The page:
Magazine article Science News

How Dishwashers Pollute the Indoor Air

Magazine article Science News

How Dishwashers Pollute the Indoor Air

Article excerpt

Using an automatic dishwasher to clean up plates, glasses, and cutlery may dirty the kitchen's air, a new study finds.

Tap water contains trace quantities of potentially toxic organic chemicals, often a result of water-system chlorination. When such water is heated and sprayed, some of the waterborne pollutants enter the air.

Cynthia Howard-Reed of the Environmental Protection Agency in Reston, Va., and her colleagues now report that the heating and spraying actions of modern automatic dishwashers make these ubiquitous kitchen aids the home's most efficient means of releasing waterborne chemicals into indoor air.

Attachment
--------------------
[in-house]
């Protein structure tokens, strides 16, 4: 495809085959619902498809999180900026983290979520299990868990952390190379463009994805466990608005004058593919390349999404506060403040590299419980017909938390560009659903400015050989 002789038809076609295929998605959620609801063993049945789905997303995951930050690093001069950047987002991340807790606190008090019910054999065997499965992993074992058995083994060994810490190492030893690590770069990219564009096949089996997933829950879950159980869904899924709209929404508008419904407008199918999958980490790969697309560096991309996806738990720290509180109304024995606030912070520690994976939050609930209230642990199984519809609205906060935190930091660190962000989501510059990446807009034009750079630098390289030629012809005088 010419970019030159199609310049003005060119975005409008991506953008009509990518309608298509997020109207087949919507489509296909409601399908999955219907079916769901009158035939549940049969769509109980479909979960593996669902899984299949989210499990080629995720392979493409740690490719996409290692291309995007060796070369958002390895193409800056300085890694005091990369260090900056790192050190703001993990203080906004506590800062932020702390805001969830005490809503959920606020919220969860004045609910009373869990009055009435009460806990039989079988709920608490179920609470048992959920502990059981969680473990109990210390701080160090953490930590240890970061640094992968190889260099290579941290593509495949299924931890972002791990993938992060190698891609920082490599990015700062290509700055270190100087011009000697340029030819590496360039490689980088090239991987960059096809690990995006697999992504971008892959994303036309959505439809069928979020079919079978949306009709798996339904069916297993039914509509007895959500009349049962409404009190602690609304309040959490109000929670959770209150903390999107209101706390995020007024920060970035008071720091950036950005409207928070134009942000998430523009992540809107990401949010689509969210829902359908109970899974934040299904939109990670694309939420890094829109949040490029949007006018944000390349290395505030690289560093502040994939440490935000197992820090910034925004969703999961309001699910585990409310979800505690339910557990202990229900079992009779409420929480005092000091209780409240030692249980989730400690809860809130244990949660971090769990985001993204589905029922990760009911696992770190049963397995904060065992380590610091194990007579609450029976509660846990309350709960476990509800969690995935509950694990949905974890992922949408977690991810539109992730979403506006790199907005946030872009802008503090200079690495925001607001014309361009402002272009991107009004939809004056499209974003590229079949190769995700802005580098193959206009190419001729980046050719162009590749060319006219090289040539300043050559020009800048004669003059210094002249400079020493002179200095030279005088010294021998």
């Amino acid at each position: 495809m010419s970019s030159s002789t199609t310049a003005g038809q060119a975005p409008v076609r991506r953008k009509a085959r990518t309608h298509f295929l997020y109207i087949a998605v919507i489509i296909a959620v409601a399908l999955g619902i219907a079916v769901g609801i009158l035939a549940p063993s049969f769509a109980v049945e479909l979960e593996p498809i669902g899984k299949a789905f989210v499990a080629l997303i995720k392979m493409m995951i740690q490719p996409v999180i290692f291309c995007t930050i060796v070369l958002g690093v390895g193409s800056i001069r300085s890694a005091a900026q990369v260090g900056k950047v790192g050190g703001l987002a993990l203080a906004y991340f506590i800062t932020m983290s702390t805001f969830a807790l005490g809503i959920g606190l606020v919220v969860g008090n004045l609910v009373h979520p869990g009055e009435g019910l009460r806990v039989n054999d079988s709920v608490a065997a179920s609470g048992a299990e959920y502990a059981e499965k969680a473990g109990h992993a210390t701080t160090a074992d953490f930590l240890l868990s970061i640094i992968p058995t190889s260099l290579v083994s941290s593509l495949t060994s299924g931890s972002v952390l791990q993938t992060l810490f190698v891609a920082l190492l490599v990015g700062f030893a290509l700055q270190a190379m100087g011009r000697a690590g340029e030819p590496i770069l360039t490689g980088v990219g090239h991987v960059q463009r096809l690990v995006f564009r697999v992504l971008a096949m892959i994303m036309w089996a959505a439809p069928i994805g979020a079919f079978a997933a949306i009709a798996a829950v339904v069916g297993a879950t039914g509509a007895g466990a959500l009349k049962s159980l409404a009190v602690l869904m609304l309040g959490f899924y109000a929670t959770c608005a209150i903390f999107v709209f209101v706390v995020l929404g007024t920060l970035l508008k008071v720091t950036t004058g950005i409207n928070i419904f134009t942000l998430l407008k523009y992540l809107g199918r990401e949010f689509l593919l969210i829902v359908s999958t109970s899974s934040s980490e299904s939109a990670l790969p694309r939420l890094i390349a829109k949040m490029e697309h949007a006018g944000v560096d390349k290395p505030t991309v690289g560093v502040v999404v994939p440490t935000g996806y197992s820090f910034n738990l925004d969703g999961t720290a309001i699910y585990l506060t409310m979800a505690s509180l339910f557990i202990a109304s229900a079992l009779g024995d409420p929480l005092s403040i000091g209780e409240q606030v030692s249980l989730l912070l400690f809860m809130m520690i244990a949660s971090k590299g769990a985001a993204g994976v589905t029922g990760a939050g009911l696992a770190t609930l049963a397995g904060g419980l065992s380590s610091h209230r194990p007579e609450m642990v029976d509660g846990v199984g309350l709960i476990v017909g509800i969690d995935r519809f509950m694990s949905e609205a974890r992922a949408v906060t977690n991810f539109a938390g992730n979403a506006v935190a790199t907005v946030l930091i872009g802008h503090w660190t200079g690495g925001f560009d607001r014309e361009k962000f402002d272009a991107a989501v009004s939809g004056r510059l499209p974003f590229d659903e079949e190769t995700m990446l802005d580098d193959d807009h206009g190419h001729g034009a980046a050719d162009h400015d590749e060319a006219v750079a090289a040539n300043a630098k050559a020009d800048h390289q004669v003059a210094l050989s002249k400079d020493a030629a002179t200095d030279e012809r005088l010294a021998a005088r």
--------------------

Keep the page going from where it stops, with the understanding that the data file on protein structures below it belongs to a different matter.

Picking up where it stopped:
The researchers conducted 29 experiments, running a residential dishwasher through its paces under a range of conditions--with varying cycles, temperatures, and numbers of dishes. Each time, they spiked the incoming water with four volatile organics. The researchers chose these chemicals to represent typical pollutants having different water solubilities. The more soluble a compound, the less likely it is to escape into the air.

Within a minute or two, the first cycle in the dishwasher stripped the water of 96 to 100 percent of toluene, ethylbenzene, and cyclohexane, the researchers report in the July 1 ENVIRONMENTAL SCIENCE & TECHNOLOGY. Because dishwashers continuously vent some 5 to 7 liters of air per minute into the kitchen, the volatilized pollutants almost immediately begin circulating within the house. …

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